I have a confession. I might have an addiction to Indian take-out. If I had my way, I would eat Chicken Tikka Masala every day for the rest of my life and not only be content, but ecstatic about it.
Because of this predicament, I often find myself with leftover Indian food in my fridge.
And what goes better with these leftovers than a bowl of steaming and floral Jasmine rice?
(Of course, the only acceptable answer is garlic naan. But that’s for a different article).
But what if I’m fresh out of Jasmine rice?
You might’ve found yourself in the very same predicament. You may need Jasmine rice for your leftover Thai food, curry, or stir-fry, with not a bag in sight.
I’ve been in this situation quite a few times. Since letting an absence of Jasmine rice stand in the way of enjoying my leftover Chicken Tikka Masala is simply never an option, I’ve compiled the best Jasmine rice substitutes and alternatives for when the need arises.
Together, we will go through each of these substitutions and discuss when and how to use them.
In This Article
Here Are 5 Great Substitutes for Jasmine Rice
There is no denying that Basmati rice is the absolute best substitution for Jasmine rice.
They are both long-grain, white, aromatic Asian rices. You can use them interchangeably in all dishes, and you would be hard-pressed to tell the difference.
Basmati has a slightly more nutty taste and aroma, while Jasmine rice is more floral and delicate. The grains of Basmati rice are denser and chewier than soft Jasmine rice, but the difference is minuscule.
In any application where you need Jasmine rice, you can rest assured that you can substitute Basmati instead and achieve an almost exact end result.
Jasmine rice comes in both white and brown varieties. So if you are trying to find a substitute for white Jasmine rice, you can absolutely swap in your standard white rice.
The flavor will not be as nuanced and aromatic, but when you could always flavor your plain white rice to achieve the same results as using Jasmine rice.
Opt for long-grain white rice if possible, and this will be even closer to the texture and consistency we are shooting for.
Pro-Tip: Try swapping some or all of the liquid for chicken or vegetable broth when cooking rice to really amp up the flavor.
If your recipe calls for brown Jasmine rice, you can substitute it with regular brown rice if it is all you have on hand.
Brown rice has a similar nutty flavor to Jasmine rice, but it is more robust, and the grains are chewier.
Substitute brown rice 1:1 for jasmine rice in jambalaya, curry, or fried with chicken and vegetables.
Pro-Tip: When adding rice to dishes with a tomato base, try using V8 juice instead of some or all of the water used to cook the rice. When making such simple substitutions, you’ll be surprised by how flavorful your rice becomes.
Wild rice actually isn’t actually rice at all. Rather, it’s the grain of aquatic grass that provides a nutty, earthy flavor.
The nutty flavor is in line with what we expect from Jasmine rice. This quality is amplified further by its grassy tone which mimics the floral notes of Jasmine rice.
However, wild rice has a thicker hull than Jasmine rice and will have a heartier texture.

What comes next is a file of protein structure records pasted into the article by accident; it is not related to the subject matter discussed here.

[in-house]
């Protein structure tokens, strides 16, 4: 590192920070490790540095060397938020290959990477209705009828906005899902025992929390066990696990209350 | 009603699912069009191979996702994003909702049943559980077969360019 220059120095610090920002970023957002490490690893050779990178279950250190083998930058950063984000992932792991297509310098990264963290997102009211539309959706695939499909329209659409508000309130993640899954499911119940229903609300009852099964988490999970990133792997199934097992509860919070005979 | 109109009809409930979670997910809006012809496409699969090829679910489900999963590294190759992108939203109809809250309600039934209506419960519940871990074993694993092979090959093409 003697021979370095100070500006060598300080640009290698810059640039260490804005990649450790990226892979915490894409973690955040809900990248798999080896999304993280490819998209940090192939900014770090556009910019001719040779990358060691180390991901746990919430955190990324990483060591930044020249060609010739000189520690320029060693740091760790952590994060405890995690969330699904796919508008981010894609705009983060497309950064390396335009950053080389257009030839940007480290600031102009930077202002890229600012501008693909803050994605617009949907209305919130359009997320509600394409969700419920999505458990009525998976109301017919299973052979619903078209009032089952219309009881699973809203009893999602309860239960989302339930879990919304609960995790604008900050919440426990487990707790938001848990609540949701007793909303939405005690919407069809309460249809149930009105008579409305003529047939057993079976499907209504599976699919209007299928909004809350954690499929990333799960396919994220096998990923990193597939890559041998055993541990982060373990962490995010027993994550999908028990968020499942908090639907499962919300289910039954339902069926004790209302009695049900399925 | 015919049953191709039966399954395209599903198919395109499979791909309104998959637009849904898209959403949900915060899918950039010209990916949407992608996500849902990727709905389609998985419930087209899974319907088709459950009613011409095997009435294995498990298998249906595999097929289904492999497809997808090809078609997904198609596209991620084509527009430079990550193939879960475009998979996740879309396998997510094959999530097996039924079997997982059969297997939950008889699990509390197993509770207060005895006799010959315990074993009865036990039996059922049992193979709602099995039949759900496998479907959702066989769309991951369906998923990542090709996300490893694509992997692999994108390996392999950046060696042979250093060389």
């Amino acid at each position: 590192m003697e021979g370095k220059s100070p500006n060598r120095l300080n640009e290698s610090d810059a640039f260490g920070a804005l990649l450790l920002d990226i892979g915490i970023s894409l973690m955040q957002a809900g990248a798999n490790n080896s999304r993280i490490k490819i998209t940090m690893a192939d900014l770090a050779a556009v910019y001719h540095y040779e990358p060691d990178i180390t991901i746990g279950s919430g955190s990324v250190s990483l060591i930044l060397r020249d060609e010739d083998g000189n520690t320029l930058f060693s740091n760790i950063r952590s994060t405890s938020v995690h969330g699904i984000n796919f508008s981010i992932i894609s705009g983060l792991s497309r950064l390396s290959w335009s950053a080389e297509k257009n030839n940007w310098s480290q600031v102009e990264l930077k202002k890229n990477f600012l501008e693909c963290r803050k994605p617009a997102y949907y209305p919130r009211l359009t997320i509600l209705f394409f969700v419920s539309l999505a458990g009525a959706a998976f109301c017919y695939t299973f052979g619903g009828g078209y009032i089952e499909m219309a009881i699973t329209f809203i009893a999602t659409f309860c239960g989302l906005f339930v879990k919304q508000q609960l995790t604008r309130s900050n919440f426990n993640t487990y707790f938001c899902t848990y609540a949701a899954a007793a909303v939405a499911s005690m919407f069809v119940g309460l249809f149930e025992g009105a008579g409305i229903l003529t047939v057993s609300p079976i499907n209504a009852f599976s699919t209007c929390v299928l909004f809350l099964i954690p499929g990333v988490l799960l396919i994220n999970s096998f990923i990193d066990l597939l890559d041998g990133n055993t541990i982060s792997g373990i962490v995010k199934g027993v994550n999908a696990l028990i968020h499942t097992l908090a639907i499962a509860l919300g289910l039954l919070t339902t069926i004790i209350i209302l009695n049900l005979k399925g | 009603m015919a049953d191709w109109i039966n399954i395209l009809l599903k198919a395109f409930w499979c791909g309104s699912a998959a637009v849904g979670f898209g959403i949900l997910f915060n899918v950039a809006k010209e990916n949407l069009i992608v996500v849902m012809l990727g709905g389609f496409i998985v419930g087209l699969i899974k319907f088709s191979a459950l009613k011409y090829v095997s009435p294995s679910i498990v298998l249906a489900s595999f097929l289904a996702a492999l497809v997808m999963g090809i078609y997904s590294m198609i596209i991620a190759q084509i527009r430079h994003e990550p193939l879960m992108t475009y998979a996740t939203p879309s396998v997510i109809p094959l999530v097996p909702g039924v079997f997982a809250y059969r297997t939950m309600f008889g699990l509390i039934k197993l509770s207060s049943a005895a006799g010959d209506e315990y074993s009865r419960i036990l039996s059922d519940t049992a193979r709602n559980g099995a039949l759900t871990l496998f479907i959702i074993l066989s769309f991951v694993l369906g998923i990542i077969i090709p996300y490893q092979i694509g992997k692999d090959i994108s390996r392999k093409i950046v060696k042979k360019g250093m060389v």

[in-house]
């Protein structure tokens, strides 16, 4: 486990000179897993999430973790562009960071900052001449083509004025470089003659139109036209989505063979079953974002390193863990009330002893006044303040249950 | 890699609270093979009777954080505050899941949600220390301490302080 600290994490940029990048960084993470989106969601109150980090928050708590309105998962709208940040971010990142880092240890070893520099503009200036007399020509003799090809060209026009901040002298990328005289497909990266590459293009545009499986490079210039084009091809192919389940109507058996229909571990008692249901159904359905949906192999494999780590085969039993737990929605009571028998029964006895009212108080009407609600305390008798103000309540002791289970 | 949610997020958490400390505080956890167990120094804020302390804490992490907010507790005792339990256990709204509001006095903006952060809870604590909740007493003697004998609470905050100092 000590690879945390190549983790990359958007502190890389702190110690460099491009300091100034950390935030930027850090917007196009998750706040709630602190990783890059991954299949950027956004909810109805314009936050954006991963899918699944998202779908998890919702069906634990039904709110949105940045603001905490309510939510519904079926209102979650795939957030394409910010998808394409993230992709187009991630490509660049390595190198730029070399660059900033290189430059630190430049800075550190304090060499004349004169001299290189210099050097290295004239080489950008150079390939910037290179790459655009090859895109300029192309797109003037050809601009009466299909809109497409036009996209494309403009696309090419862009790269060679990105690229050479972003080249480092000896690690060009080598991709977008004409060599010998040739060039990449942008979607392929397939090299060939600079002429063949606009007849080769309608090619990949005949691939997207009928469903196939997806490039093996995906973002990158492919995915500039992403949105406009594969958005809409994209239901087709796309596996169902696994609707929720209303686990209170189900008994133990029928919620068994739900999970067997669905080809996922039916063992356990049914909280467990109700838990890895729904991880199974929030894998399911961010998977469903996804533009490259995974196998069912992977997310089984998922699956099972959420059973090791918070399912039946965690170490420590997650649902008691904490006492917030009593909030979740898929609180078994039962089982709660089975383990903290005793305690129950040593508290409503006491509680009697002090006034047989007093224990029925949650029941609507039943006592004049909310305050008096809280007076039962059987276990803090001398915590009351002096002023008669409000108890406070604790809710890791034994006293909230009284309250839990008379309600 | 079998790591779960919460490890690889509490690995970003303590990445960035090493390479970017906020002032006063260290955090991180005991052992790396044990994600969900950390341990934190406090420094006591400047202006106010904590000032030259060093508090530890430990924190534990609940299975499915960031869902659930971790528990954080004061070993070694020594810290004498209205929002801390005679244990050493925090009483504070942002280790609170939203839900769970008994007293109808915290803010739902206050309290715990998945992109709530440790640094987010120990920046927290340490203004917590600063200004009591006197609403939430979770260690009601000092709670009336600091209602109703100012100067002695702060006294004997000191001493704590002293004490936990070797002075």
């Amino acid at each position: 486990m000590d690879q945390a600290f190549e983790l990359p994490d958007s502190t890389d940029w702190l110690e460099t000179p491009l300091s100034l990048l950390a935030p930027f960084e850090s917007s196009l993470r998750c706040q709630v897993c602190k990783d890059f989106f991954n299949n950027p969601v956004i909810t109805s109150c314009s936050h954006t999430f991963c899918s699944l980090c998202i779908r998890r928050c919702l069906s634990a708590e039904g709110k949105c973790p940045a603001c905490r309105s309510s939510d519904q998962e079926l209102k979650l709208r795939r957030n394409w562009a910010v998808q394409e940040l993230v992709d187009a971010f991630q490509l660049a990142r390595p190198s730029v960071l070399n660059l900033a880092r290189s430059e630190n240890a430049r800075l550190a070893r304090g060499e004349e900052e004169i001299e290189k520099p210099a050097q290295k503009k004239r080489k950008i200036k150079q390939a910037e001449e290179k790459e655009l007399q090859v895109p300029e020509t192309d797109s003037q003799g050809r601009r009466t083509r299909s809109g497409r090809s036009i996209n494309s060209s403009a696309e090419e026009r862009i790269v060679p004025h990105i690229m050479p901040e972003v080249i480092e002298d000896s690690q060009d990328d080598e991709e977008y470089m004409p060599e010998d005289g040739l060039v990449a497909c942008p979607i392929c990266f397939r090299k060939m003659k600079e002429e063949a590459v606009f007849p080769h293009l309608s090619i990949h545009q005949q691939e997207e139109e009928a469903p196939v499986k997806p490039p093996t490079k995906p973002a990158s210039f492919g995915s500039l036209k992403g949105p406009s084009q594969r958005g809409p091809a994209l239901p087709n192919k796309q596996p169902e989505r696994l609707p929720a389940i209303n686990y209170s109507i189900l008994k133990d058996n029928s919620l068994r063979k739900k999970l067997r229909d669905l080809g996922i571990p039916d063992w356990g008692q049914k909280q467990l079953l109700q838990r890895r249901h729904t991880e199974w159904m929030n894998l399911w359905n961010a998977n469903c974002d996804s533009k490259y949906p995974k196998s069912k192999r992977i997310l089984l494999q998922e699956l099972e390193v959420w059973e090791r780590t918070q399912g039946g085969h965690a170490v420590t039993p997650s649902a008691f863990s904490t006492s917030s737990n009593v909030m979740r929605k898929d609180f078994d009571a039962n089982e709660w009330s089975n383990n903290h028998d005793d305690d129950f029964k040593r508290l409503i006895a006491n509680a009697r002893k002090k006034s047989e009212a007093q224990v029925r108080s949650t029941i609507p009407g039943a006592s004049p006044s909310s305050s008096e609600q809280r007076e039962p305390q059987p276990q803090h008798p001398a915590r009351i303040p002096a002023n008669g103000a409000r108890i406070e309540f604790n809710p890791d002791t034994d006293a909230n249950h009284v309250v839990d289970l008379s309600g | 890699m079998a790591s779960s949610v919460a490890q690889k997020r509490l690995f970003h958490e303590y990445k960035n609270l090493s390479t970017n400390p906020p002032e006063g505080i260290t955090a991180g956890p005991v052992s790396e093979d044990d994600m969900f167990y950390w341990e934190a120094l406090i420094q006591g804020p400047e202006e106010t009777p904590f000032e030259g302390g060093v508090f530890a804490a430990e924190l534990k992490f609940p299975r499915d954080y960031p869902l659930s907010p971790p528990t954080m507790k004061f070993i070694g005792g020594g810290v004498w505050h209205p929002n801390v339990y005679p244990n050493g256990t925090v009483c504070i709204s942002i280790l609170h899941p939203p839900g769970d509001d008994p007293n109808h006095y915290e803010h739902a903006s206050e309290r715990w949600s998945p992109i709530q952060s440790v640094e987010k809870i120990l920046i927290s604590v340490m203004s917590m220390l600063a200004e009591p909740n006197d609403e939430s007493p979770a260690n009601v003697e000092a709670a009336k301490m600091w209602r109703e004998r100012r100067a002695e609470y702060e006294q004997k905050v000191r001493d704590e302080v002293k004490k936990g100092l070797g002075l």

The swap is simple because you will prepare the wild rice like Jasmine rice.
Any Long-Grain, Aromatic Rice
Any long-grain aromatic rice will make a fantastic substitute for Jasmine rice. Since you will be matching the size of the grain, the variable floral and nutty flavors will only enhance your meal.
Here are a few varieties worth trying:
- Sona Masuri
- Wild Pecan
You can find these kinds of rice in your grocery store in either the rice aisle or the international foods aisle. Otherwise, you can try Indian and Asian food marts or markets or order whichever variety you want to try online.
By swapping in long-grain alternative for jasmine rice, you’ll get to explore a variety of new flavors. Perhaps you’ll even find a new and unexpected favorite.
Gluten-Free Jasmine Rice Alternatives
Are you trying to stay away from gluten? or looking for a nutritionally complete alternative to Jasmine rice? If so, try substituting quinoa.
Quinoa is a superfood from the amaranth family. You’re actually consuming the cracked seed of the quinoa plant, and you serve it the same way you would a side of rice.
It can be incorporated into soups, stews, and curries, mixed into salads, or served on the side of proteins.
Wash and then toast the quinoa before adding the liquid that it will be cooking in to achieve a nutty flavor similar to what you expect in Jasmine rice.
Another healthy and gluten-free alternative to Jasmine rice is riced cauliflower. You can flavor it however you like or leave it plain and use it that way.
Of course, you can rice raw cauliflower yourself, but it is much easier to buy it already done for you in the grocery store’s frozen section. This way, all you have to do is heat it and serve on the side of your dish or mix it into whatever you’re preparing.
Try adding olive oil, garlic, a squeeze of lemon, and any herbs that you have on hand. Then incorporating this flavorful combo as a light alternative to jasmine rice.
Frequently Asked Questions
What is the difference between Jasmine and Basmati rice?
Other than Jasmine rice being used for Thai cooking while Basmati rice is found in Indian cuisine, Jasmine rice is also softer, plumper, and stickier than the firmer and chewier texture of Basmati.
Can I use white rice in place of Jasmine rice?
Yes, you can use white rice instead of Jasmine rice, especially if the recipe calls for white Jasmine rice. However, if you can find long-grain white rice, you will have an even closer substitute.
What is aromatic rice?
Aromatic rice is any medium to long grain rice categorized for its nutty taste and distinct aroma.